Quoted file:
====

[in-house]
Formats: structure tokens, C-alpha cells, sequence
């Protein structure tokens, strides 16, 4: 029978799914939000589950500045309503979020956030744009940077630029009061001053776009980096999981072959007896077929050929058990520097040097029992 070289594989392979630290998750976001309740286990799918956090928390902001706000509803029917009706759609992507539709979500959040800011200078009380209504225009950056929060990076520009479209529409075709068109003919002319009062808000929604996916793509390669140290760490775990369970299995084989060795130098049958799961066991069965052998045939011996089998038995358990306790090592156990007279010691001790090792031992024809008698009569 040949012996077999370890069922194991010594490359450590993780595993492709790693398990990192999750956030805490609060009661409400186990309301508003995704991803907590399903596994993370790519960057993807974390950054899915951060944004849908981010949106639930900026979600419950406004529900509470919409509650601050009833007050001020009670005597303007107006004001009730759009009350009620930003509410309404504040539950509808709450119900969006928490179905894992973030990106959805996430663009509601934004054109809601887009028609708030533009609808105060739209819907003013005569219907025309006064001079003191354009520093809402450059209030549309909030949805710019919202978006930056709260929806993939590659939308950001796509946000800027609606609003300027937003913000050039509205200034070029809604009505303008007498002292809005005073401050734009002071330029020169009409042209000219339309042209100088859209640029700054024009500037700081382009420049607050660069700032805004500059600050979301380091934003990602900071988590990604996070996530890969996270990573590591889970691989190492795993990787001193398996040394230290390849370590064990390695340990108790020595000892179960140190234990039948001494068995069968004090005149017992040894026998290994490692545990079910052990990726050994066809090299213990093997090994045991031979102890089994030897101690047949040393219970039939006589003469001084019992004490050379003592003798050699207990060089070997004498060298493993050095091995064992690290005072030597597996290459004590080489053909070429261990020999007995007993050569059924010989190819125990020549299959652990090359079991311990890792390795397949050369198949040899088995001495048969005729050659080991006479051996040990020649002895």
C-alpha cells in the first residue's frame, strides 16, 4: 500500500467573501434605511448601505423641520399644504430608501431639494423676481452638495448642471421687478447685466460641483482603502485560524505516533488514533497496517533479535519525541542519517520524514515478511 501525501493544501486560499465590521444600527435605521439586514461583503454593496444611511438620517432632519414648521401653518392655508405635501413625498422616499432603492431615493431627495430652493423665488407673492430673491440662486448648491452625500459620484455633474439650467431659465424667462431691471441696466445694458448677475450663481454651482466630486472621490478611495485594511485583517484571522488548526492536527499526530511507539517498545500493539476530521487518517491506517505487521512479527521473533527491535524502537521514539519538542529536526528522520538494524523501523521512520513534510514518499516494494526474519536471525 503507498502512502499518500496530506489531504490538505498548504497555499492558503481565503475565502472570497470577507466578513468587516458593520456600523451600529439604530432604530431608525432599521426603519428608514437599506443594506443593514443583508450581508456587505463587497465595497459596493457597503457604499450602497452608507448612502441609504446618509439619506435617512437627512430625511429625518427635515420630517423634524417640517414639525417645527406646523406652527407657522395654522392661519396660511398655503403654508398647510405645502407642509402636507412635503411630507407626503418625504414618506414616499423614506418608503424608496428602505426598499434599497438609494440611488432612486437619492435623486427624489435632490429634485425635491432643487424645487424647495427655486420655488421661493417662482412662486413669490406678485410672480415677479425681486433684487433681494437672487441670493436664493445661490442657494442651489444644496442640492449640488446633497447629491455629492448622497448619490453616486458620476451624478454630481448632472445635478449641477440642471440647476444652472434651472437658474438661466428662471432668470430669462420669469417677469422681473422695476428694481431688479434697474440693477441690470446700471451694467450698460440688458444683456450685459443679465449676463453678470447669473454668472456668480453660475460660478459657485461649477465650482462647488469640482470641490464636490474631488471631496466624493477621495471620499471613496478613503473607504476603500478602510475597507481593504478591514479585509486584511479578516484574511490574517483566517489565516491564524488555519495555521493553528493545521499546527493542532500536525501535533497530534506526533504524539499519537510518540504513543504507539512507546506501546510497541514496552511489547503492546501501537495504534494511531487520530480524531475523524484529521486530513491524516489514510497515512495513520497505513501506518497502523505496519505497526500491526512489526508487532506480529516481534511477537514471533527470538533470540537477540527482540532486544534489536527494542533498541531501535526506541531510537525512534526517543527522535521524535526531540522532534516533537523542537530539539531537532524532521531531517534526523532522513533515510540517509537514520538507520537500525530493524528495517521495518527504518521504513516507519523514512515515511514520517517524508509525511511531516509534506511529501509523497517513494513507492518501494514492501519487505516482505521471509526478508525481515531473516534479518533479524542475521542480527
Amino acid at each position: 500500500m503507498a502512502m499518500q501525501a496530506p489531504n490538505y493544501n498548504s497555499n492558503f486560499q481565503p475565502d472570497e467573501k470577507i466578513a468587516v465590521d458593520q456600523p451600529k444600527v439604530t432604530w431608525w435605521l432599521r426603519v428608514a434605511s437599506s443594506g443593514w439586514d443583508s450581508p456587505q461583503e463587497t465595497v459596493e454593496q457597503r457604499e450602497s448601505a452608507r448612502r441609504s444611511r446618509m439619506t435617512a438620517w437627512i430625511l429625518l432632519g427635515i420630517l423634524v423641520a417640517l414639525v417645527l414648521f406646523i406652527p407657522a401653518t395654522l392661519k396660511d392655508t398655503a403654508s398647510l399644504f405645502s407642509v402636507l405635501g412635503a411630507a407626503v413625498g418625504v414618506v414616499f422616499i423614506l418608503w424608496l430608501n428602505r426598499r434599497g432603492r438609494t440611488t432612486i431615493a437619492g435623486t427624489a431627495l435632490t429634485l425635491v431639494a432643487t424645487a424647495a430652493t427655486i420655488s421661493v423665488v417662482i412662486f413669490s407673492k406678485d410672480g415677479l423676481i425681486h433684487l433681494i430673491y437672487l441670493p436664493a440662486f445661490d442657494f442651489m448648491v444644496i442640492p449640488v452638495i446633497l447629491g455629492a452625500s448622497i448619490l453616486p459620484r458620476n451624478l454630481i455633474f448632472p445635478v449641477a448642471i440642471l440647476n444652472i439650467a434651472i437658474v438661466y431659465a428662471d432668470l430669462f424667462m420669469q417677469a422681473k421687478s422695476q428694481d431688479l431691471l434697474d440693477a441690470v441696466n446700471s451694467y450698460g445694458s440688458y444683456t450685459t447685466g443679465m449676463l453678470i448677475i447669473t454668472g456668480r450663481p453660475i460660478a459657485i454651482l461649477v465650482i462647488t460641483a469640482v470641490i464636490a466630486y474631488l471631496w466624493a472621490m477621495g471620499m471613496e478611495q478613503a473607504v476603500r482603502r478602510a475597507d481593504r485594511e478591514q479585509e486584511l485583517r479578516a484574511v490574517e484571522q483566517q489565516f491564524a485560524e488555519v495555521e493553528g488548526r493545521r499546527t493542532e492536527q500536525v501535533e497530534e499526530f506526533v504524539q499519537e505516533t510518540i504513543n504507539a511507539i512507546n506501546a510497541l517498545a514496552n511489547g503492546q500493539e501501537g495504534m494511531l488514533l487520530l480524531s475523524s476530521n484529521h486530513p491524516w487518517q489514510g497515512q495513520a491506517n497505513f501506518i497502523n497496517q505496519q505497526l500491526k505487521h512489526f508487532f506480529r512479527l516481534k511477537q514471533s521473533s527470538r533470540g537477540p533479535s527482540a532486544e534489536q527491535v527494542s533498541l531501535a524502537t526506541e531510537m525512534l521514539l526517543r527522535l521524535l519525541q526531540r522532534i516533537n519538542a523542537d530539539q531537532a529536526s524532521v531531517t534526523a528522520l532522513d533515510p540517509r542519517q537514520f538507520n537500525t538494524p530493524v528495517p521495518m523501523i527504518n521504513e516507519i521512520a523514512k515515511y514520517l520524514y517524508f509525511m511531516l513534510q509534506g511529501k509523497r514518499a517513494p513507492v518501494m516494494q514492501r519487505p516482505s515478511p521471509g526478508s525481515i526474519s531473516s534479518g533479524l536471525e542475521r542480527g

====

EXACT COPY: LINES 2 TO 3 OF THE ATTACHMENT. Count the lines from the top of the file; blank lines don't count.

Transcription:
Formats: structure tokens, C-alpha cells, sequence
């Protein structure tokens, strides 16, 4: 029978799914939000589950500045309503979020956030744009940077630029009061001053776009980096999981072959007896077929050929058990520097040097029992 070289594989392979630290998750976001309740286990799918956090928390902001706000509803029917009706759609992507539709979500959040800011200078009380209504225009950056929060990076520009479209529409075709068109003919002319009062808000929604996916793509390669140290760490775990369970299995084989060795130098049958799961066991069965052998045939011996089998038995358990306790090592156990007279010691001790090792031992024809008698009569 040949012996077999370890069922194991010594490359450590993780595993492709790693398990990192999750956030805490609060009661409400186990309301508003995704991803907590399903596994993370790519960057993807974390950054899915951060944004849908981010949106639930900026979600419950406004529900509470919409509650601050009833007050001020009670005597303007107006004001009730759009009350009620930003509410309404504040539950509808709450119900969006928490179905894992973030990106959805996430663009509601934004054109809601887009028609708030533009609808105060739209819907003013005569219907025309006064001079003191354009520093809402450059209030549309909030949805710019919202978006930056709260929806993939590659939308950001796509946000800027609606609003300027937003913000050039509205200034070029809604009505303008007498002292809005005073401050734009002071330029020169009409042209000219339309042209100088859209640029700054024009500037700081382009420049607050660069700032805004500059600050979301380091934003990602900071988590990604996070996530890969996270990573590591889970691989190492795993990787001193398996040394230290390849370590064990390695340990108790020595000892179960140190234990039948001494068995069968004090005149017992040894026998290994490692545990079910052990990726050994066809090299213990093997090994045991031979102890089994030897101690047949040393219970039939006589003469001084019992004490050379003592003798050699207990060089070997004498060298493993050095091995064992690290005072030597597996290459004590080489053909070429261990020999007995007993050569059924010989190819125990020549299959652990090359079991311990890792390795397949050369198949040899088995001495048969005729050659080991006479051996040990020649002895």